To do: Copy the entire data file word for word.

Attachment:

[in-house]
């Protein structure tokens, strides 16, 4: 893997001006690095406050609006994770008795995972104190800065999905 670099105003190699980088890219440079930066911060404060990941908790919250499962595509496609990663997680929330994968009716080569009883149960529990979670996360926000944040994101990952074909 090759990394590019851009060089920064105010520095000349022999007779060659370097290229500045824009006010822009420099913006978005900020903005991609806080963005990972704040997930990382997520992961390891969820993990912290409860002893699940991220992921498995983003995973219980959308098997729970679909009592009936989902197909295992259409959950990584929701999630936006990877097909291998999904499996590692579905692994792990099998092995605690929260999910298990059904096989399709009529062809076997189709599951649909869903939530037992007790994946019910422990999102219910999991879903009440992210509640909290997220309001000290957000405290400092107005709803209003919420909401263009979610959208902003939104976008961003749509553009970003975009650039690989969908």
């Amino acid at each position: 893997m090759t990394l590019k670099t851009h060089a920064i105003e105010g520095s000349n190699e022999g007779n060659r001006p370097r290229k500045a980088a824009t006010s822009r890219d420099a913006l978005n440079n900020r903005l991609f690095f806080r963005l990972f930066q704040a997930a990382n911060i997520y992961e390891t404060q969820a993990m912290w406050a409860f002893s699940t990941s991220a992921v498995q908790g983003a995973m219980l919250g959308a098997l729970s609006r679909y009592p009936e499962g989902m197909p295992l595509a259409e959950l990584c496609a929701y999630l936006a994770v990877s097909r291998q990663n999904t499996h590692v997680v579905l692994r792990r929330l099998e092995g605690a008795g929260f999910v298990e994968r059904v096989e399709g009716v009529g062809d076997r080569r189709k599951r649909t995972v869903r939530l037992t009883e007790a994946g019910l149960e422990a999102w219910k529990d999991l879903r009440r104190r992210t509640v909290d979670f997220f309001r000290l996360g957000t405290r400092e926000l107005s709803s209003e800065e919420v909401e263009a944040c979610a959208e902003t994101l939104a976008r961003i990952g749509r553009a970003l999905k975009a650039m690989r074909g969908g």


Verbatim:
[in-house]
């Protein structure tokens, strides 16, 4: 893997001006690095406050609006994770008795995972104190800065999905 670099105003190699980088890219440079930066911060404060990941908790919250499962595509496609990663997680929330994968009716080569009883149960529990979670996360926000944040994101990952074909 090759990394590019851009060089920064105010520095000349022999007779060659370097290229500045824009006010822009420099913006978005900020903005991609806080963005990972704040997930990382997520992961390891969820993990912290409860002893699940991220992921498995983003995973219980959308098997729970679909009592009936989902197909295992259409959950990584929701999630936006990877097909291998999904499996590692579905692994792990099998092995605690929260999910298990059904096989399709009529062809076997189709599951649909869903939530037992007790994946019910422990999102219910999991879903009440992210509640909290997220309001000290957000405290400092107005709803209003919420909401263009979610959208902003939104976008961003749509553009970003975009650039690989969908």
């Amino acid at each position: 893997m090759t990394l590019k670099t851009h060089a920064i105003e105010g520095s000349n190699e022999g007779n060659r001006p370097r290229k500045a980088a824009t006010s822009r890219d420099a913006l978005n440079n900020r903005l991609f690095f806080r963005l990972f930066q704040a997930a990382n911060i997520y992961e390891t404060q969820a993990m912290w406050a409860f002893s699940t990941s991220a992921v498995q908790g983003a995973m219980l919250g959308a098997l729970s609006r679909y009592p009936e499962g989902m197909p295992l595509a259409e959950l990584c496609a929701y999630l936006a994770v990877s097909r291998q990663n999904t499996h590692v997680v579905l692994r792990r929330l099998e092995g605690a008795g929260f999910v298990e994968r059904v096989e399709g009716v009529g062809d076997r080569r189709k599951r649909t995972v869903r939530l037992t009883e007790a994946g019910l149960e422990a999102w219910k529990d999991l879903r009440r104190r992210t509640v909290d979670f997220f309001r000290l996360g957000t405290r400092e926000l107005s709803s209003e800065e919420v909401e263009a944040c979610a959208e902003t994101l939104a976008r961003i990952g749509r553009a970003l999905k975009a650039m690989r074909g969908g």